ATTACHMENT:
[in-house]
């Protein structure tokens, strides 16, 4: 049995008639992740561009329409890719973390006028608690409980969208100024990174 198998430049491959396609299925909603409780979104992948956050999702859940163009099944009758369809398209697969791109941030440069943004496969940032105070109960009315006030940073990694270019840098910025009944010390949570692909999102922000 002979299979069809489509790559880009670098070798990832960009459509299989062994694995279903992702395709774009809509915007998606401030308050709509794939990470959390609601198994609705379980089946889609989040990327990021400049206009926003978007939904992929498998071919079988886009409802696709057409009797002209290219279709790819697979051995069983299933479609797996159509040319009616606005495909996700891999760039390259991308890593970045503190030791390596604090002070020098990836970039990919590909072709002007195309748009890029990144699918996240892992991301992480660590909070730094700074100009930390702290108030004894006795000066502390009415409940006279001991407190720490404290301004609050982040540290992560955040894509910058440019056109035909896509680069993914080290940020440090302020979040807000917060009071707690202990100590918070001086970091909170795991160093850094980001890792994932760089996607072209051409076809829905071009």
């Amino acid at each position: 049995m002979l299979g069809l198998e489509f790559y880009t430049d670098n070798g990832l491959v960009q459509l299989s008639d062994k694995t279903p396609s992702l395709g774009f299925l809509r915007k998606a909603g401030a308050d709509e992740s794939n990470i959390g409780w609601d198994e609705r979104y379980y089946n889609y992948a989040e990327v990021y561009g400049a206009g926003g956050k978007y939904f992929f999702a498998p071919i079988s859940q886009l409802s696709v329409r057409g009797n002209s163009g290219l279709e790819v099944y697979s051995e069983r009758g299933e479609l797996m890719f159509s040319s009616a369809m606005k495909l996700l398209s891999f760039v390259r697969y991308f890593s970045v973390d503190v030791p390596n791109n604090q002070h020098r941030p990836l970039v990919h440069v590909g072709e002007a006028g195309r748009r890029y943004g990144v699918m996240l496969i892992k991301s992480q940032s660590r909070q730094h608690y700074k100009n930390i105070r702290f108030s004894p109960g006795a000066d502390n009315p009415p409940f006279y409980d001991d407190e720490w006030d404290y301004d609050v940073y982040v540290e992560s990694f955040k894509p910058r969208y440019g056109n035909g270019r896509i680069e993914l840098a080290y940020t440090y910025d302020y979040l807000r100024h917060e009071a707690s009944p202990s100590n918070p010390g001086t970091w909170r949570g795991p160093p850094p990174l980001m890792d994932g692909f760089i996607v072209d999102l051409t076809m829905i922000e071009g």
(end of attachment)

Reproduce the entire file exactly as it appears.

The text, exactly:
[in-house]
């Protein structure tokens, strides 16, 4: 049995008639992740561009329409890719973390006028608690409980969208100024990174 198998430049491959396609299925909603409780979104992948956050999702859940163009099944009758369809398209697969791109941030440069943004496969940032105070109960009315006030940073990694270019840098910025009944010390949570692909999102922000 002979299979069809489509790559880009670098070798990832960009459509299989062994694995279903992702395709774009809509915007998606401030308050709509794939990470959390609601198994609705379980089946889609989040990327990021400049206009926003978007939904992929498998071919079988886009409802696709057409009797002209290219279709790819697979051995069983299933479609797996159509040319009616606005495909996700891999760039390259991308890593970045503190030791390596604090002070020098990836970039990919590909072709002007195309748009890029990144699918996240892992991301992480660590909070730094700074100009930390702290108030004894006795000066502390009415409940006279001991407190720490404290301004609050982040540290992560955040894509910058440019056109035909896509680069993914080290940020440090302020979040807000917060009071707690202990100590918070001086970091909170795991160093850094980001890792994932760089996607072209051409076809829905071009």
């Amino acid at each position: 049995m002979l299979g069809l198998e489509f790559y880009t430049d670098n070798g990832l491959v960009q459509l299989s008639d062994k694995t279903p396609s992702l395709g774009f299925l809509r915007k998606a909603g401030a308050d709509e992740s794939n990470i959390g409780w609601d198994e609705r979104y379980y089946n889609y992948a989040e990327v990021y561009g400049a206009g926003g956050k978007y939904f992929f999702a498998p071919i079988s859940q886009l409802s696709v329409r057409g009797n002209s163009g290219l279709e790819v099944y697979s051995e069983r009758g299933e479609l797996m890719f159509s040319s009616a369809m606005k495909l996700l398209s891999f760039v390259r697969y991308f890593s970045v973390d503190v030791p390596n791109n604090q002070h020098r941030p990836l970039v990919h440069v590909g072709e002007a006028g195309r748009r890029y943004g990144v699918m996240l496969i892992k991301s992480q940032s660590r909070q730094h608690y700074k100009n930390i105070r702290f108030s004894p109960g006795a000066d502390n009315p009415p409940f006279y409980d001991d407190e720490w006030d404290y301004d609050v940073y982040v540290e992560s990694f955040k894509p910058r969208y440019g056109n035909g270019r896509i680069e993914l840098a080290y940020t440090y910025d302020y979040l807000r100024h917060e009071a707690s009944p202990s100590n918070p010390g001086t970091w909170r949570g795991p160093p850094p990174l980001m890792d994932g692909f760089i996607v072209d999102l051409t076809m829905i922000e071009g």